Neighbourhood density effects in spoken word production
thesisposted on 28.03.2022, 01:44 by Solène Hameau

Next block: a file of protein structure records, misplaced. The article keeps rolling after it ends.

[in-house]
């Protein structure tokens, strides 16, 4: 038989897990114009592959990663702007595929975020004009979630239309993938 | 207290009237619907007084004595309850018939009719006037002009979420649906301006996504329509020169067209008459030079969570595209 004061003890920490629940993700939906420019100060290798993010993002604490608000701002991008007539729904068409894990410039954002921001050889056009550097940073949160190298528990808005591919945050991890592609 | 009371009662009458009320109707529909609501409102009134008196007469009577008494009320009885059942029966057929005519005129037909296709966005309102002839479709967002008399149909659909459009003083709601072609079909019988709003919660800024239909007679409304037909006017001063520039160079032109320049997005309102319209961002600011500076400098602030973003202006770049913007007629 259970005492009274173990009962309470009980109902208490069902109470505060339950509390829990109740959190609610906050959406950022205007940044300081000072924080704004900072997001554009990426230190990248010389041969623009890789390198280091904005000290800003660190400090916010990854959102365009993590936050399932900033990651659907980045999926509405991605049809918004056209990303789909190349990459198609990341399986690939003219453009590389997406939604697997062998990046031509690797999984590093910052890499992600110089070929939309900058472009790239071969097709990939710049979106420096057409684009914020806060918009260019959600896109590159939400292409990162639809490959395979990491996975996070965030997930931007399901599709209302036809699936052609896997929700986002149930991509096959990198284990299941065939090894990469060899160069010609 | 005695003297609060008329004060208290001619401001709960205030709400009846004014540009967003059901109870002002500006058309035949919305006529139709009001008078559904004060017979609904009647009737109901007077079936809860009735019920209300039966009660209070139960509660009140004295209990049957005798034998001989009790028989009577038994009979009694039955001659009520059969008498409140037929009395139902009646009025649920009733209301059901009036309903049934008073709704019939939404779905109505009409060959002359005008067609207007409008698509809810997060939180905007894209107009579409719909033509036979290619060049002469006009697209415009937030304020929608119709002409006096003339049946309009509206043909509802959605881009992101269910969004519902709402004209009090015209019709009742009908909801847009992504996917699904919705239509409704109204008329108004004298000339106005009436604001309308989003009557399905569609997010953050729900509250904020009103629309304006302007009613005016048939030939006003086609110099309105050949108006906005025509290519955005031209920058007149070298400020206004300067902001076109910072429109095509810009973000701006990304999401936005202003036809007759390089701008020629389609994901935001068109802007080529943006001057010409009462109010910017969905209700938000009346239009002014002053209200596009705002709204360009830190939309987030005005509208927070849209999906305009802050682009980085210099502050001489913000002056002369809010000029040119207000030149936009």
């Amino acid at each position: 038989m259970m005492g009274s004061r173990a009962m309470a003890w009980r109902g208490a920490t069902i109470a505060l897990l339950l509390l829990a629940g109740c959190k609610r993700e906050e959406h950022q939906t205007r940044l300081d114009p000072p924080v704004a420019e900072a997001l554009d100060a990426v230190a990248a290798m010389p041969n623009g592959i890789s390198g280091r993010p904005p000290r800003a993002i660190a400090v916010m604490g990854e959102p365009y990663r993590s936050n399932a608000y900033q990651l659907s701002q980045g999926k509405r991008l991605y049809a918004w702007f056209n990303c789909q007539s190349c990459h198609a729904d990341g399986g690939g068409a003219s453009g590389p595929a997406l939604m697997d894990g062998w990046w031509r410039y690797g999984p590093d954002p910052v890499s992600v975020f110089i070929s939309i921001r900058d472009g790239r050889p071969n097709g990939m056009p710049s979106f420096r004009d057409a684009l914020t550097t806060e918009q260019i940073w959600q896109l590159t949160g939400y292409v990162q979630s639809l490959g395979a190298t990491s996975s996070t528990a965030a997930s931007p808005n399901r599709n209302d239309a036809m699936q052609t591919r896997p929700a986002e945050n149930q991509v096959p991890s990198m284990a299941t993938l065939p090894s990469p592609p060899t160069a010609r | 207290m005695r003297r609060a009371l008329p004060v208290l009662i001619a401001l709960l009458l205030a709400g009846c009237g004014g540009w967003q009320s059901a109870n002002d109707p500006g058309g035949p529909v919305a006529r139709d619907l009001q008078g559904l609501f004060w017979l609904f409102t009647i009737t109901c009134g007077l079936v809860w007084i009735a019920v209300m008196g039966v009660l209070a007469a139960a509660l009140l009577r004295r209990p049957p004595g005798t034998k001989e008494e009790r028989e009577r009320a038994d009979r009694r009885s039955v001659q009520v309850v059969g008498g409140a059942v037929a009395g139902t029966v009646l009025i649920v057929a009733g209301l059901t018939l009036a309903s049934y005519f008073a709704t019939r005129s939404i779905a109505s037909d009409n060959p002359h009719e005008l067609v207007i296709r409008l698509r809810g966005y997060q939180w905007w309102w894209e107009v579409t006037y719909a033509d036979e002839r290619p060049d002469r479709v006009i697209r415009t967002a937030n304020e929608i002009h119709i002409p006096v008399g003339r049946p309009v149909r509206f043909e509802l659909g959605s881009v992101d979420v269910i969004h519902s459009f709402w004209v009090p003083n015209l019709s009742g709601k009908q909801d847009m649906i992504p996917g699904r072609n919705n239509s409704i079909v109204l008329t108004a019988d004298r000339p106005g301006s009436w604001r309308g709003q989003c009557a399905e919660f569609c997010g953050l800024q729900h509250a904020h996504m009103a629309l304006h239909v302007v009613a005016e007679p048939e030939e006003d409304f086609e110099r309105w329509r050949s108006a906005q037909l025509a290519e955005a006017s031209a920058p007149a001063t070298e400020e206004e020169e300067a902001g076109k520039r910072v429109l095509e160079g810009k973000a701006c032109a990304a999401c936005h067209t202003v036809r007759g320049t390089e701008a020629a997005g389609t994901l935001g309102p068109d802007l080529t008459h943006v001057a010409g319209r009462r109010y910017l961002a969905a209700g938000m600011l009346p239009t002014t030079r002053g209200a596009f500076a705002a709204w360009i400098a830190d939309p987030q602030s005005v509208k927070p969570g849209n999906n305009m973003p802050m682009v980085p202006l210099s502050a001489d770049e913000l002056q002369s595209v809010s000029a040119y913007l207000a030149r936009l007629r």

Most theories of speech production postulate that in the process of producing words, representations that are similar to the target word with respect to its meaning and, for some theories, in terms of form, also become active. However, in previous speech production research, findings are still inconclusive with regards to the influence of the number of these neighbours, with data supporting the full range of possibilities - no effect, inhibitory and facilitatory effects. This thesis investigates what constitutes a word’s meaning and form neighbourhood in the lexicon and whether and how this neighbourhood might affect the production of the intended target word. Paper 1 is a comparison of several measures of semantic neighbourhood density, and an investigation of their influence on the picture naming performance of English monolinguals and individuals with aphasia. While no effect was observed in monolinguals, a facilitation effect of semantic neighbours was observed in aphasic speakers. Paper 2 follows this up with a case study investigating the effects of different semantic neighbourhood measures on a facilitated naming paradigm involving two aphasic participants with different levels of impairment. Although inhibitory effects of semantic neighbourhood variables were observed for both participants at baseline, the change in each participant’s performance at post-test was affected differently and by distinct measures in each participant. In Paper 3, the picture naming performance of English monolinguals and late French-English bilinguals is investigated with respect different types of phonological neighbourhood density and frequency measures , including a novel phonological neighbourhood density metric adapted to these bilingual speakers. Results showed, for both speaker groups, an interaction between phonological neighbourhood measures and the target word’s frequency, with inhibitory effects on low frequency targets and facilitatory effects on the most frequent targets, frequency being affected, for bilinguals, by language experience and the overlap between the target and its translation equivalent. The complex patterns of facilitation and inhibition coming from neighbours that were found across this thesis are discussed in light of the main theories of lexical access in speech production, and are best explained within theories that assume interactivity between the different levels of representation.